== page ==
Richard R. Gaillardetz is making a stink about Pope Benedict's motu proprio freeing the Tridentine Mass. In an article in Commonweal (Oct. 12, 2007) titled "Between Reform & Rupture," he cites Sacrosanctum Concilium (#50), saying that at the Second Vatican Council the bishops' intentions were that "The rite of the Mass is to be revised in such a way that...active participation by the faithful may be more easily achieved. To this end, the rites are to be simplified, due care being taken to preserve their substance. Duplications made with the passage of time are to be omitted, as are less useful additions."
Gaillardetz says, "Insofar as the Paul VI missal is widely regarded as the fruit of Vatican II's most far-reaching reform initiative, Benedict's championing of the Tridentine rite suggests something about his ambivalent attitude toward the council." Says Gaillardetz, at Vatican II, "the Tridentine rite was judged as insufficient to the needs of the church." The NOR counters that the New Mass is insufficient. With the Tridentine Mass, weekly attendance in 1958 was at 74 percent; with the New Mass, weekly attendance in 2005 was at 34 percent. The New Mass has brought with it a great decline in the health of the Church.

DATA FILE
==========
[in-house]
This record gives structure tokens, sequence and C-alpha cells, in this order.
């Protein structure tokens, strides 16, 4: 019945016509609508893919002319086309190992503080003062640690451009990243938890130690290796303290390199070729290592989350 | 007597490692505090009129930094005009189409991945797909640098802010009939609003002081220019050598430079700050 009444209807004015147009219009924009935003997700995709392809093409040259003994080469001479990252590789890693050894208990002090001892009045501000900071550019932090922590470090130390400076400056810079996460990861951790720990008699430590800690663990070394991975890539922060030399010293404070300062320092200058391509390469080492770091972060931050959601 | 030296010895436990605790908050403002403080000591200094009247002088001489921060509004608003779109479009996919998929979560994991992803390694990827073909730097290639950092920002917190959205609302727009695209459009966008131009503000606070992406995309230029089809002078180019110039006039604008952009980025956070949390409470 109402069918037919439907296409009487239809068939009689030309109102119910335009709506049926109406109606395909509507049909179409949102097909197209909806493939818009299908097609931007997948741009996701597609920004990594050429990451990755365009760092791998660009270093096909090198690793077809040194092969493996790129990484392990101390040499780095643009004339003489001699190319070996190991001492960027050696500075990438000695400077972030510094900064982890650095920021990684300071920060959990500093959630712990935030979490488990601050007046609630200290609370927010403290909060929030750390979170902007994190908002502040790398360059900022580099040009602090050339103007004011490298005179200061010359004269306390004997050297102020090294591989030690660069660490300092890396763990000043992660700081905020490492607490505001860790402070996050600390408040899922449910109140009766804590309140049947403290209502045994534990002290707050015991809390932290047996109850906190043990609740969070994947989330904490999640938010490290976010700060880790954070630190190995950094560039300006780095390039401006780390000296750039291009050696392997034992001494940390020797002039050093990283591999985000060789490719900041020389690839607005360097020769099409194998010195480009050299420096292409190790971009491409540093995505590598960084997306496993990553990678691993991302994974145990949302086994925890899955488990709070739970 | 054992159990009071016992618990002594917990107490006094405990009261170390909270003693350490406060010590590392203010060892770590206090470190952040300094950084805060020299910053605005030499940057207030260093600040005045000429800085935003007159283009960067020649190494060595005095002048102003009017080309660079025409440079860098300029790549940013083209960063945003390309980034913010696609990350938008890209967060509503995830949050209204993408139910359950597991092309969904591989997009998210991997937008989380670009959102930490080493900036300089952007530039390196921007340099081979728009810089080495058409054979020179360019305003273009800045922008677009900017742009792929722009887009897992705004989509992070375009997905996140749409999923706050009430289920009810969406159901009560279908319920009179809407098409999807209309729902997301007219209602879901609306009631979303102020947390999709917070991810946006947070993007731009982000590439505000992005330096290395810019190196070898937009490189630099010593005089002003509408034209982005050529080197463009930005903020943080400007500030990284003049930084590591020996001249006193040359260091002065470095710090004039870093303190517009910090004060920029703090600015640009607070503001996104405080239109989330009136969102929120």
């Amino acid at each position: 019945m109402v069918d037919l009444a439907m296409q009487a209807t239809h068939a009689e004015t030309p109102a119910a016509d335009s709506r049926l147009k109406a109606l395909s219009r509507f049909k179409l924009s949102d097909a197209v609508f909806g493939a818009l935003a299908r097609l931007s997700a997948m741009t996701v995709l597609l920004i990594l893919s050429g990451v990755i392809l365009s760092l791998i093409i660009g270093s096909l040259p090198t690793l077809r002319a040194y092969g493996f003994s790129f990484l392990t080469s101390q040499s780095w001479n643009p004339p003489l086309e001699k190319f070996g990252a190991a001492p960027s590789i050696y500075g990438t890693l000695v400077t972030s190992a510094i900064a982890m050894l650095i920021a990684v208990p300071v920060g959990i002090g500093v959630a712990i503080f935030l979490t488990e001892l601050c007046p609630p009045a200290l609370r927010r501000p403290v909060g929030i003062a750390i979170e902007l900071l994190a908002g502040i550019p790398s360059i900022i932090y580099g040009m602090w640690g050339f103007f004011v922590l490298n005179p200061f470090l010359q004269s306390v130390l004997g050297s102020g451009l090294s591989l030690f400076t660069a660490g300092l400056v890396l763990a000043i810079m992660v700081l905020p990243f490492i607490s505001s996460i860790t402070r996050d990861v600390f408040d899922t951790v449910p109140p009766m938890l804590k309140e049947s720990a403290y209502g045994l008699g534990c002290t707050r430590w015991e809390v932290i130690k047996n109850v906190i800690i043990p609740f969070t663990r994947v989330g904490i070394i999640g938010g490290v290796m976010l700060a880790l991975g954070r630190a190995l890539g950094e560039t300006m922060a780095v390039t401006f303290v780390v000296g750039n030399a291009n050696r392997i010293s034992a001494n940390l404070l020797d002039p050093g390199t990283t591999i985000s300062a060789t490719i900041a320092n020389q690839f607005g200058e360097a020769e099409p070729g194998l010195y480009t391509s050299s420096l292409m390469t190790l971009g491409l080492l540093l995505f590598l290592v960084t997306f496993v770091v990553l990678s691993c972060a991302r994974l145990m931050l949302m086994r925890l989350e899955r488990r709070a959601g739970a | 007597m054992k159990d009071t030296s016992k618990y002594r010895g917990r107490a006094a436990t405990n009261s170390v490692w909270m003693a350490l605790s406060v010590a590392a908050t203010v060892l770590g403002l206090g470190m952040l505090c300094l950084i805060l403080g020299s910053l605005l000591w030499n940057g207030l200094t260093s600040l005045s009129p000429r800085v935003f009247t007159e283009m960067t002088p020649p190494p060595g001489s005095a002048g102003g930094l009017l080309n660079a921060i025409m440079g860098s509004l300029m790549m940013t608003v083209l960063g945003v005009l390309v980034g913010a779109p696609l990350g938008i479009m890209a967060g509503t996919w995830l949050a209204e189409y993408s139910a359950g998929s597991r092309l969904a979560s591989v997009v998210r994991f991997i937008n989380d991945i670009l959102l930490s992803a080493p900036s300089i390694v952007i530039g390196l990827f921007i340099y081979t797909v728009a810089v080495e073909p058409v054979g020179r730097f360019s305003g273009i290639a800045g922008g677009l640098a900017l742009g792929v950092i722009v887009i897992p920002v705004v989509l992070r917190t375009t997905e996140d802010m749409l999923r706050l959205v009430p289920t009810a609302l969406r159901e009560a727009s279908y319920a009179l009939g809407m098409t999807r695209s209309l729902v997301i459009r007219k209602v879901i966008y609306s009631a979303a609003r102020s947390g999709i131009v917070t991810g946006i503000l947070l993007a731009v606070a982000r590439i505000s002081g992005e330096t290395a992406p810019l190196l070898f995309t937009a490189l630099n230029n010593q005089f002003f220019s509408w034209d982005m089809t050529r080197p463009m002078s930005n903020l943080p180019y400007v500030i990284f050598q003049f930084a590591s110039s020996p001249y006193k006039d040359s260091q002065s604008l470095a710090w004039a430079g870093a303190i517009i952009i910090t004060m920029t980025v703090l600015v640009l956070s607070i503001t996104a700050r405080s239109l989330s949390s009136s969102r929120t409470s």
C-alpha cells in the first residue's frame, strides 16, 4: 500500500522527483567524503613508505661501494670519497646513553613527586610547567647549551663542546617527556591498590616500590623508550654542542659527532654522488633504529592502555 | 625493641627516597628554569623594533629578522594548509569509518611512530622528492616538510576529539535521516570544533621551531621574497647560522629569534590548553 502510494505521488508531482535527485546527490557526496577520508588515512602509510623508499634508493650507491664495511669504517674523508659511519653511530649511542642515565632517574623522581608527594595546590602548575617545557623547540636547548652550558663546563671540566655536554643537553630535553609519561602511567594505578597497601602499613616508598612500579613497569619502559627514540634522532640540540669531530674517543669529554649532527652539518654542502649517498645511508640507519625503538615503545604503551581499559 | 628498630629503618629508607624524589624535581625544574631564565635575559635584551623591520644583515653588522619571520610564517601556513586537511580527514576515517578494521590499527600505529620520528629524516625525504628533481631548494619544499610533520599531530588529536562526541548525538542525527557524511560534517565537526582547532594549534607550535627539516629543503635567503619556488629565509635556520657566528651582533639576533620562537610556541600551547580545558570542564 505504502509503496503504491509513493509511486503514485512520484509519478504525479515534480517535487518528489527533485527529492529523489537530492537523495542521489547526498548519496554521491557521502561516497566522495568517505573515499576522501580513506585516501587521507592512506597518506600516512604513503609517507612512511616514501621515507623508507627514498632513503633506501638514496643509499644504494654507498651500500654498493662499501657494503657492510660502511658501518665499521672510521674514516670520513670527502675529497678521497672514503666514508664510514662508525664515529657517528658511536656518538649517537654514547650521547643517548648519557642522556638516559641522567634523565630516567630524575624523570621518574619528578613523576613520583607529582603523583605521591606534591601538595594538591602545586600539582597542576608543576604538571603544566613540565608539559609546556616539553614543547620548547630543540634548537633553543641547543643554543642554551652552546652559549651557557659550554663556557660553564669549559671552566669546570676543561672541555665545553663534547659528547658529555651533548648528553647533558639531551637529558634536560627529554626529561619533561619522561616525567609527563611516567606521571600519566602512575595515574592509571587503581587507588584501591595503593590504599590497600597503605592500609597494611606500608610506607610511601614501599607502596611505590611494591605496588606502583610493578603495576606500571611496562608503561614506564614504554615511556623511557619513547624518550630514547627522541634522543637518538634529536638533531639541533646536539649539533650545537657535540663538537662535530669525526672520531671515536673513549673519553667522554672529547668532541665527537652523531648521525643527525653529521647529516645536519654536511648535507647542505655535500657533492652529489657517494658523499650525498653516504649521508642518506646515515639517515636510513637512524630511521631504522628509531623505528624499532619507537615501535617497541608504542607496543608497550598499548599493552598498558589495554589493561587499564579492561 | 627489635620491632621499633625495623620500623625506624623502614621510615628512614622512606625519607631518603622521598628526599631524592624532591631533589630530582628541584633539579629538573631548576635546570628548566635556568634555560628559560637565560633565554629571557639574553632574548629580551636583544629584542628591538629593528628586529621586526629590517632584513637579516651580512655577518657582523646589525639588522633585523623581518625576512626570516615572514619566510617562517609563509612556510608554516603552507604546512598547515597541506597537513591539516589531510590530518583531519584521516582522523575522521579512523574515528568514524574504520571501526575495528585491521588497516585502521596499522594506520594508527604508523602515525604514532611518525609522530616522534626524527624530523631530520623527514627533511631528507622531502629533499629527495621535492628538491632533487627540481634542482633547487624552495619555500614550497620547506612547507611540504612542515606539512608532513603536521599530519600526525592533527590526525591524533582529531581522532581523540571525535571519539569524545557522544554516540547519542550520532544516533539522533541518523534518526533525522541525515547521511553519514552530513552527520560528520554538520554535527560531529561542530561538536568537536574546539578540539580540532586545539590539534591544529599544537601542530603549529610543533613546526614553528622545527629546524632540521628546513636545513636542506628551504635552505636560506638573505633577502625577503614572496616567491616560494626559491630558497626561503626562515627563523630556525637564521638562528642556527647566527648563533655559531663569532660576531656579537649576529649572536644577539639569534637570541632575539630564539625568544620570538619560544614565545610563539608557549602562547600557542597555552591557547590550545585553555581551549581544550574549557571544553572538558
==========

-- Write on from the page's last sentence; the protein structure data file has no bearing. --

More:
Gaillardetz says, "Yet Benedict is now raising up the unrevised 1962 [Tridentine] missal as an alternative to the 1969 [Paul VI] missal. His motu proprio also allows the other sacraments, reforms of which were equally central to the council's vision, to be celebrated according to their pre-conciliar form.... It may be tempting to attribute to Benedict a form of neo-integrism...."
Says Gaillardetz, "Vatican II clearly did not represent a macro-rupture, but the council did effect specific micro-ruptures, especially with regard to religious freedom, the church stance toward Judaism, the need for fundamental reform of the liturgy, and our understanding of the relationship among the hierarchy, clergy, and laity."
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